My name is Matt Swartz and I’ve been supporting the technology side of live events with Cisco for many years. Having recently completed the men’s and women’s U.S. Open Championships, and currently in Japan for the largest temporary sports event on the planet, keeping fans and event infrastructure connected is top of mind. I thought I’d share the top five challenges IT professionals like myself face and need to anticipate at these types of events.

1. Bandwidth

Depending on where the event takes place, there probably won’t be a couple 10 gig circuits available. So, you’ll need to work with the local providers to have circuits provisioned and have backup circuits preferably through a different provider in case your first provider has issues. With any live event you’ll notice a few common bandwidth themes, and you’ll need to make sure you create your bandwidth plan with these in mind:

  • Designing with redundancy
  • Having a backup plan and prepare for things that could go wrong
  • Having a backup plan for your backup plan

2. Power

In permanent venues, power is usually not a major issue and has been well thought out and provisioned to handle just about any situation. In temporary events, power can be one of the bigger challenges given the temporary nature of the event, combined with the fact that these events tend to be held in areas where there isn’t a lot of existing infrastructure to work with. For example, golf courses would be one location where power can be an issue. More times than not you are extending power from the nearest location and quite often you are using some form of temporary power to fire up your switches, which in turn power your access points. The most common forms of temporary power are gasoline and natural gas generators of all shapes and sizes, as well as battery power. Both options have to be maintained as gas needs to be refilled and dying batteries need to be swapped out for fully charged ones. Think through all the potential power challenges.

3. Client Change

The predominate client device at live events is the smart phone, and while there are a couple vendors that are much more popular than the rest, the one thing they all have in common is change. Client change comes in various forms, whether it be a new device being released to the market, or much more common, a software update to an existing device. In either case there is the possibility that the client behavior on your network will change. With that knowledge you need to be acutely aware of these changes as they can impact your network. One example of this is channel support. Not all devices support all channels. While we don’t suggest planning to support every known device, we do suggest making sure you understand the supported channels along with the characteristics and behaviors of the devices that will make up 95+% of your network. Be cognizant of changes.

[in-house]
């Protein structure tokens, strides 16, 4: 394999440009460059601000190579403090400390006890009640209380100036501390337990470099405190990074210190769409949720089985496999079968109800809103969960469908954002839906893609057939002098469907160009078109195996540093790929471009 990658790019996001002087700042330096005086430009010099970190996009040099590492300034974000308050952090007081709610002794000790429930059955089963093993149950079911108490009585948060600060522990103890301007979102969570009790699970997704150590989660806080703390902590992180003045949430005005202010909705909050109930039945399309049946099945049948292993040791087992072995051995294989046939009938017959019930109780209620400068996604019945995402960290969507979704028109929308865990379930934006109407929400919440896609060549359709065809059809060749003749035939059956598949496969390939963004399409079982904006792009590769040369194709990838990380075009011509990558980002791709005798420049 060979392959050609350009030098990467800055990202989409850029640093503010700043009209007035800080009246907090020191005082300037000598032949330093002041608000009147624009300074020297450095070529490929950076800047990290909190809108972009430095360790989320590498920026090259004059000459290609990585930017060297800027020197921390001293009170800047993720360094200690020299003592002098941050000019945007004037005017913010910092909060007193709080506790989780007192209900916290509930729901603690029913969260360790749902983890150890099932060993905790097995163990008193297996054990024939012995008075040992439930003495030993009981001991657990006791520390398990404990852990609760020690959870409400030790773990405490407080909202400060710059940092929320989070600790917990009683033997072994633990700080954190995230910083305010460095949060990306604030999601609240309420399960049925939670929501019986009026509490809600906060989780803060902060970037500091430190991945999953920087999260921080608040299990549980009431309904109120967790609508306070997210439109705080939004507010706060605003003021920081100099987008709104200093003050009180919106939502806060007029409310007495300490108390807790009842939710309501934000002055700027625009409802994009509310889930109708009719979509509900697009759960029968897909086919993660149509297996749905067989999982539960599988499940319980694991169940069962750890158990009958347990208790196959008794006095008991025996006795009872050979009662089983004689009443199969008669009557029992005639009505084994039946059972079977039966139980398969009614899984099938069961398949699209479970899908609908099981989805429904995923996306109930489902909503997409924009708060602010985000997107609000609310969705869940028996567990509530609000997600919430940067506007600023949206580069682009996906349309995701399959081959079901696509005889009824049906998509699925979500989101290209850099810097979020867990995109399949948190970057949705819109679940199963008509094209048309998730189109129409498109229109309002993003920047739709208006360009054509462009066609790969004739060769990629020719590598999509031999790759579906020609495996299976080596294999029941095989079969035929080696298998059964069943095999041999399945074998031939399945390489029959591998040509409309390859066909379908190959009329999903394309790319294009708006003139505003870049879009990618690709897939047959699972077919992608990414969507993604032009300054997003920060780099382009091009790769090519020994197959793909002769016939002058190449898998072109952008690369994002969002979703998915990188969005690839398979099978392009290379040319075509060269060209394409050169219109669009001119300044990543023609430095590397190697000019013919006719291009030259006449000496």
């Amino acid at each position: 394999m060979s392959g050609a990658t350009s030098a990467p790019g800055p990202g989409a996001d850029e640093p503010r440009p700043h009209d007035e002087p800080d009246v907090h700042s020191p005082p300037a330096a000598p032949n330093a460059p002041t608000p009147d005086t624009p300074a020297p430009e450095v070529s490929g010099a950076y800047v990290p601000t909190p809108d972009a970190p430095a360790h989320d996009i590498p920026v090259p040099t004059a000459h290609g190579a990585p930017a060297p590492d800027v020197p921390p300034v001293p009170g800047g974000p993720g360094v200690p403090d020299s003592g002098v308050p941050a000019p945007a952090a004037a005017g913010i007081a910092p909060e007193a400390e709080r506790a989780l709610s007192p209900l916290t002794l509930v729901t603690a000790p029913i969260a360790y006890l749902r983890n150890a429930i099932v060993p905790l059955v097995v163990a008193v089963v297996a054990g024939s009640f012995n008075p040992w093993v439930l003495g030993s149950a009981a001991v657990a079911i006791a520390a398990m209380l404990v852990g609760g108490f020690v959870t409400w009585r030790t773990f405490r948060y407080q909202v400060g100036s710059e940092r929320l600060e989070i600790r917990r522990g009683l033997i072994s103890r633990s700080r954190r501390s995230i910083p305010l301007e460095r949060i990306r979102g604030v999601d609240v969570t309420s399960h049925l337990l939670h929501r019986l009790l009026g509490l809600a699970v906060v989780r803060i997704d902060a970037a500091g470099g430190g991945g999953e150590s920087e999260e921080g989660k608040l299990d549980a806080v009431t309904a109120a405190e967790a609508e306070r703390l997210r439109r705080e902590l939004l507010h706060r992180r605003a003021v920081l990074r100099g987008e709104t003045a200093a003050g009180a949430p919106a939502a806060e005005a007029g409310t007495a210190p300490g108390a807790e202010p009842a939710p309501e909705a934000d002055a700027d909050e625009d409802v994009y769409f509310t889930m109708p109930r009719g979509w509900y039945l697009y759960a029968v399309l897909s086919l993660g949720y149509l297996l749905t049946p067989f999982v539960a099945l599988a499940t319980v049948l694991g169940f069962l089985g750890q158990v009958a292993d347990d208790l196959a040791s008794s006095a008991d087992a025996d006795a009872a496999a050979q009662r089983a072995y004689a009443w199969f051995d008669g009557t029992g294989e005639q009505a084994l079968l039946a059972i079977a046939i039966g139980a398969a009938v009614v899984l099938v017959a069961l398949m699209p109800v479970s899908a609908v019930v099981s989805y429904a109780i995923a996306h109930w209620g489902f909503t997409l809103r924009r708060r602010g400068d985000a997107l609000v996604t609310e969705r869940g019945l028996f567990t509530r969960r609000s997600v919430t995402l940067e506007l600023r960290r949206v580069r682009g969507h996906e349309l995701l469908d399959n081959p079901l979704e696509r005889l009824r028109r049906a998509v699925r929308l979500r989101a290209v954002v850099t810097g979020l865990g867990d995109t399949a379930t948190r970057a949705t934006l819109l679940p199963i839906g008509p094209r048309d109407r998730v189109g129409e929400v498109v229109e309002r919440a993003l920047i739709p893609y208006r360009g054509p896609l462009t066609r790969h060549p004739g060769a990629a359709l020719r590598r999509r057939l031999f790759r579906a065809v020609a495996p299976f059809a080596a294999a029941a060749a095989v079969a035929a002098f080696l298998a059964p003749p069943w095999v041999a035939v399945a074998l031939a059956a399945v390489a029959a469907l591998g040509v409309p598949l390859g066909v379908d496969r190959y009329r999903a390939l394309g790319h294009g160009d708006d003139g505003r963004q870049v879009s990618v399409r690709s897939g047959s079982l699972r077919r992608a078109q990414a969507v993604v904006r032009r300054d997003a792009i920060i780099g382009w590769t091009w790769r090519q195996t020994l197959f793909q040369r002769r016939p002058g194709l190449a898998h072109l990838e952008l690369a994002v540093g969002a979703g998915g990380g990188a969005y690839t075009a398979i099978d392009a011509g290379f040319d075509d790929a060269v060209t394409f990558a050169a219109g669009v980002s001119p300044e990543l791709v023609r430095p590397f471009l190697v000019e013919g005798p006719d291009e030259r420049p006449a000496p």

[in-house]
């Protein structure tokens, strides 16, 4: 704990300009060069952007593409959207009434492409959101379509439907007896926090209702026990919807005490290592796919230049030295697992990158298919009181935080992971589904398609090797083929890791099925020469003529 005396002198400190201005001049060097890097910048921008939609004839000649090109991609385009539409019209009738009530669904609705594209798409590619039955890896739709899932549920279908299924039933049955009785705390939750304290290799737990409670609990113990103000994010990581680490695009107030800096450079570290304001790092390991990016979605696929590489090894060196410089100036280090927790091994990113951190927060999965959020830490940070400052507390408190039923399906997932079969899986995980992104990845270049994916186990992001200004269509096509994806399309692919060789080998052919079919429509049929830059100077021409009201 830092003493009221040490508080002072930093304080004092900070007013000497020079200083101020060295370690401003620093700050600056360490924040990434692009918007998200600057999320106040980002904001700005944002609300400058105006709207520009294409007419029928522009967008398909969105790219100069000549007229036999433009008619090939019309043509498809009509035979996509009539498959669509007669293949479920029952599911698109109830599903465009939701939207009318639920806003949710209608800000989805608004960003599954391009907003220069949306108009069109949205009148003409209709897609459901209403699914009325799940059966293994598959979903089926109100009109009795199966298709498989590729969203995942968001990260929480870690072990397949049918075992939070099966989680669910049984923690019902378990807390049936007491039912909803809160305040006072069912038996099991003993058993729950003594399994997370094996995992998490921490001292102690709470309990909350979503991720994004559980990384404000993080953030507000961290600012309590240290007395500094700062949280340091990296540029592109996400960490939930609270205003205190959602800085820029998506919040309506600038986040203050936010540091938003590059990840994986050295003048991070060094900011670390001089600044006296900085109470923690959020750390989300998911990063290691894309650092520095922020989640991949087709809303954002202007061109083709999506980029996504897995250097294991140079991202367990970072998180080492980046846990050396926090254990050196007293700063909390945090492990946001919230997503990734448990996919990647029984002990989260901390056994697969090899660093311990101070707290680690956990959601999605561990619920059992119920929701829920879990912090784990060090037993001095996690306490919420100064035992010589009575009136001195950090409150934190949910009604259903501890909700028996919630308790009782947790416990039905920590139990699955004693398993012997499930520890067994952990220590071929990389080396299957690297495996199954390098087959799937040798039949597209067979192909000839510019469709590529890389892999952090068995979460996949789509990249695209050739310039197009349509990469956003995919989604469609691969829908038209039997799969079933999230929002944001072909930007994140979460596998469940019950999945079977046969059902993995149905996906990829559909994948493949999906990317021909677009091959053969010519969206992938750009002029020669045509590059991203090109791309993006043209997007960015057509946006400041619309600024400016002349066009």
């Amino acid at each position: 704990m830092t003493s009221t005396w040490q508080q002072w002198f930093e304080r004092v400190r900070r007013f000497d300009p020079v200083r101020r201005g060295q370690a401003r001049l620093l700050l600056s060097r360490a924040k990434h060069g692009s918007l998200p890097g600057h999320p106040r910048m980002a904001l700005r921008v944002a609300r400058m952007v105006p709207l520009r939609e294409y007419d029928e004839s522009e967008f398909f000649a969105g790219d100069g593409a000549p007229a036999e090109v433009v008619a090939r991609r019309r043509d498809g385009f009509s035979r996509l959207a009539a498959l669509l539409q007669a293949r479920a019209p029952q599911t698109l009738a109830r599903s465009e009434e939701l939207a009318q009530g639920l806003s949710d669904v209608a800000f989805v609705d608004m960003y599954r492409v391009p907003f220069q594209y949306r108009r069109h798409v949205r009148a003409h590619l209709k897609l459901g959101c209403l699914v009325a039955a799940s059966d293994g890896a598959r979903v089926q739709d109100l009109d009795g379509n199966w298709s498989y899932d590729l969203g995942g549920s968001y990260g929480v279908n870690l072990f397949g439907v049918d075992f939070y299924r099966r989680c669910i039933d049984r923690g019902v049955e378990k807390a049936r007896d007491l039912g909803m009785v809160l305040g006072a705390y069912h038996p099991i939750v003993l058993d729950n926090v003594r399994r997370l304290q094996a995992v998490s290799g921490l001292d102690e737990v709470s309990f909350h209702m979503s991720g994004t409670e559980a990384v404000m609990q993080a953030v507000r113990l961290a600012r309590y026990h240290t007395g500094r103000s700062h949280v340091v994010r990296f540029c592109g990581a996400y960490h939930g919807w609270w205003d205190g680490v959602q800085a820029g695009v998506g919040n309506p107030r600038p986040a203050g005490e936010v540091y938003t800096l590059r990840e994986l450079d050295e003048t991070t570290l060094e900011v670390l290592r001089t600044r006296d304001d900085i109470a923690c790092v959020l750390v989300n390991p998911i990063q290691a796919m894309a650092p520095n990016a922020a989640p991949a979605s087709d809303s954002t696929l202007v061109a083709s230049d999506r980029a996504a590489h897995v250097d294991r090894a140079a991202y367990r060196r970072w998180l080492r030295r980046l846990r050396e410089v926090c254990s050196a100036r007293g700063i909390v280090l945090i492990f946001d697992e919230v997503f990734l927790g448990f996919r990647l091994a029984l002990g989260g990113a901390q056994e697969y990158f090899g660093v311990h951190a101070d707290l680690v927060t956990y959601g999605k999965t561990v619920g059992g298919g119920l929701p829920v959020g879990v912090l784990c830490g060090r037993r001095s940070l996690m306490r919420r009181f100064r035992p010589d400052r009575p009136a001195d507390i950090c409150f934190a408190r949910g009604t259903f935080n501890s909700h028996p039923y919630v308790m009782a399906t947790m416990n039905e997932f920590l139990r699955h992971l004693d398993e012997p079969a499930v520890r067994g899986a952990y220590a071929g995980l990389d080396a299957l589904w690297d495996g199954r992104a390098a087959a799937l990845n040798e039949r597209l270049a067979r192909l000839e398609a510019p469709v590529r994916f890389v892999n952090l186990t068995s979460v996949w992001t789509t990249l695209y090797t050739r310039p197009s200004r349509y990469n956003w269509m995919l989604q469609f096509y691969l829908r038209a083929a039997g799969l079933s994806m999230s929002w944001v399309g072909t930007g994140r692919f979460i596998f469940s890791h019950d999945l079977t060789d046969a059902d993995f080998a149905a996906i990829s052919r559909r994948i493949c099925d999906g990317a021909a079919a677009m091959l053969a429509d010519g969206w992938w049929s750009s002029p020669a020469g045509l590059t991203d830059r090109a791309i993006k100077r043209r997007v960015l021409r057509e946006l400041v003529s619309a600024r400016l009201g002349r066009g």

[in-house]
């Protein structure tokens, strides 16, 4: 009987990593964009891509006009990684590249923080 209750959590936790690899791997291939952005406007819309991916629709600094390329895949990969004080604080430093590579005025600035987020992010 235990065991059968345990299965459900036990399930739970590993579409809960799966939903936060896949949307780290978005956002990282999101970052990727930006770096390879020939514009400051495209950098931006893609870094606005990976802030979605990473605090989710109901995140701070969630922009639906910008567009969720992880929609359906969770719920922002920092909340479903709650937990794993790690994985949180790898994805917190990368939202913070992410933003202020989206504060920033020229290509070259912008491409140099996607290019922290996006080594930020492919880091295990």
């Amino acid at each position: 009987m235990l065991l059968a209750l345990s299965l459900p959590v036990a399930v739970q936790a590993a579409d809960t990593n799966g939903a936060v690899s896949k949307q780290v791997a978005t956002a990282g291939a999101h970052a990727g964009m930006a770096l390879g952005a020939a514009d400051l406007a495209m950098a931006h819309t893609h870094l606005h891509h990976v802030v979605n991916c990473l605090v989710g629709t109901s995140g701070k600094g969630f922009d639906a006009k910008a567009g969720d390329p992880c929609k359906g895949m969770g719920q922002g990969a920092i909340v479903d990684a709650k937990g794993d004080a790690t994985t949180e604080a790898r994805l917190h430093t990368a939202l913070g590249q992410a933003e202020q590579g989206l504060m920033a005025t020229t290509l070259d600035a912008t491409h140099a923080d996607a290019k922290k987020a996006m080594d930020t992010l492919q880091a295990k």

4. Simplicity

The simpler you can make it for people to get on and utilize the network you’ve painstakingly built to keep them connected, the better. In the beginning, splash pages were very popular, but they’re also a barrier to entry. These days it pays off to make it as seamless as possible to access a network. Enter OpenRoaming, created by Cisco and now transitioned to the Wireless Broadband Alliance. OpenRoaming provides a seamless way to authenticate users to the network via a variety of authentication options including service provider authentication. Also, popular apps are now joining as authentication providers, and each venue can insert the OpenRoaming SDK into their app to seamlessly authenticate their fan base to the network.  For more information on OpenRoaming, visit our solutions page. Remember to keep it simple.

5. The Unexpected

Last but certainly not least, expect the unexpected. Anything can happen, and while we always hope for a smooth event, sometimes we get some surprises. Here’s a true story…imagine during the middle of one of the most watched football games of the year—the power goes out! What do you do? You’ve planned well, you have UPS backup power, but you don’t know how long the power will be out. It’s time to get creative and think about the possibilities. Work with the smart people around you and come up with a plan. Perhaps you consider shutting down half of that redundant core you set up. Why would you do that? Well, it’s draining your backup power fast, and if you shut down half the core, you can stay up that much longer. Beyond power, other things can come into play—like a new point of sale app that can’t handle the load of orders coming in.  Of course, the first reports are the Wi-Fi is down, but in actuality, the issue was on the application side and related to the server farm’s ability to handle requests fast enough. Wi-Fi tends to be guilty until proven innocent in these types of scenarios.  Expect the unexpected.

Get a behind-the-scenes look from Matt Swartz on how he
provides a best-in-class live event digital experience 

At the end of the day, when you have a great team, a great plan, and great technology backing you up, it’s possible to minimize all these challenges. If only we could minimize the harder challenges to plan for, like weather, pandemics, and the random streaker.

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